It would seem Prigogine is correct. Closed systems tend to fail. Thankfully, that is changing.
Guest blogger Cristin Lind is an e-caregiver and e-patient; her personal blog is called Durga’s Toolbox.
When trying to find a definition for what real patient- or family-centered care looks like, I can easily to get caught up in inspirational jargon. But a recent visit for my biannual mammogram (fun!) helped me give a very specific answer to the question, “What’s the difference between system-centered and patient-centered care?”
This is our monthly introduction to e-Patients.net, blog of the Society for Participatory Medicine. Follow the Society on Twitter (@S4PM), Facebook, and LinkedIn. Here’s how to become a Society member, individual or corporate.
- This blog is e-patients.net. Subscribe via RSS or email, tweets etc.
- Our open-access journal is the Journal of Participatory Medicine (Twitter: @JourPM)
“Participatory Medicine is a movement in which networked patients shift from being mere passengers to responsible drivers of their health, and in which providers encourage and value them as full partners.”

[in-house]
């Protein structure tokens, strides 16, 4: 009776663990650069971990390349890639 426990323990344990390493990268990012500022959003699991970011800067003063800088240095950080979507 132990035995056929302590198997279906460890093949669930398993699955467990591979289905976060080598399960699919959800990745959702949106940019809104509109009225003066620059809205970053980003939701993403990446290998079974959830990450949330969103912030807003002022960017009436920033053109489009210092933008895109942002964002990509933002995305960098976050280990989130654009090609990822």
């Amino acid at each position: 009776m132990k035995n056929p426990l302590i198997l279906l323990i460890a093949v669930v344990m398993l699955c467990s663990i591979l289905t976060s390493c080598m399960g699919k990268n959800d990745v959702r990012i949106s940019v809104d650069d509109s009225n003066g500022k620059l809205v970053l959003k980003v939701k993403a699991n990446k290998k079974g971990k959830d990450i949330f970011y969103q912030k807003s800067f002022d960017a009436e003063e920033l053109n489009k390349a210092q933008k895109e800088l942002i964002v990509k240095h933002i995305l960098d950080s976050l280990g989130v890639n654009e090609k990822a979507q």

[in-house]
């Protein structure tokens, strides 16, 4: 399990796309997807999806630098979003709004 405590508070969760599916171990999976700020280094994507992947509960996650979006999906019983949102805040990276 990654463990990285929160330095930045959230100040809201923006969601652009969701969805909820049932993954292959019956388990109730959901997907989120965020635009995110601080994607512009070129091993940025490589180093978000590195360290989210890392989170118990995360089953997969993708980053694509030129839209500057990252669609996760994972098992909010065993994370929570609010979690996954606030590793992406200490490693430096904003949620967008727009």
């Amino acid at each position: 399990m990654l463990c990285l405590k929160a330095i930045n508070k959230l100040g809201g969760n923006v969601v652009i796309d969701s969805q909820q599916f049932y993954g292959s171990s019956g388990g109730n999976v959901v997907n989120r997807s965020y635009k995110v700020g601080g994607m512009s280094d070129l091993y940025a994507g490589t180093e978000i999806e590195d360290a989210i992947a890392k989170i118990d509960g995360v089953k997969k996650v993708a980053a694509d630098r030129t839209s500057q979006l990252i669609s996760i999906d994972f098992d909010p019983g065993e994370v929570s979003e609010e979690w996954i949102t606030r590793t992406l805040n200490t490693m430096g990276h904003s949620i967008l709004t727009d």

Guest post by SPM member @NickDawson, a former health system executive now focused on patient experience, staff happiness and healthcare innovation. He works for Frontier Health in Richmond, Virginia.
There’s a moment where something changes direction, irreversibly, because of irresistible forces – like when you toss your keys in the air. There is a split second when they stop traveling up, and start falling back towards you. We’re seeing examples of that moment every day in healthcare. One example is that the traditional doctor patient relationship, like your keys in the air, is changing direction. This week, a very poignant example came from Minnesota:
Dr. David McKee’s defamation lawsuit was the beginning of a four-year legal battle that ended Wednesday when the Minnesota Supreme Court ruled the doctor had no legal claim against [a patient’s family member] because there was no proof that his comments were false or were capable of harming the doctor’s reputation.
Dennis Laurion’s father was ill and in the hospital. Frustrated by what Laurion perceived to be a poor experience, he tweeted his dissatisfaction about Dr. McKee. In the initial case, the trial court dismissed McKee’s defamation case saying:
After years of delay, the federales finally finalized the HIPAA Privacy, Security, Breach Notification and Enforcement Rules.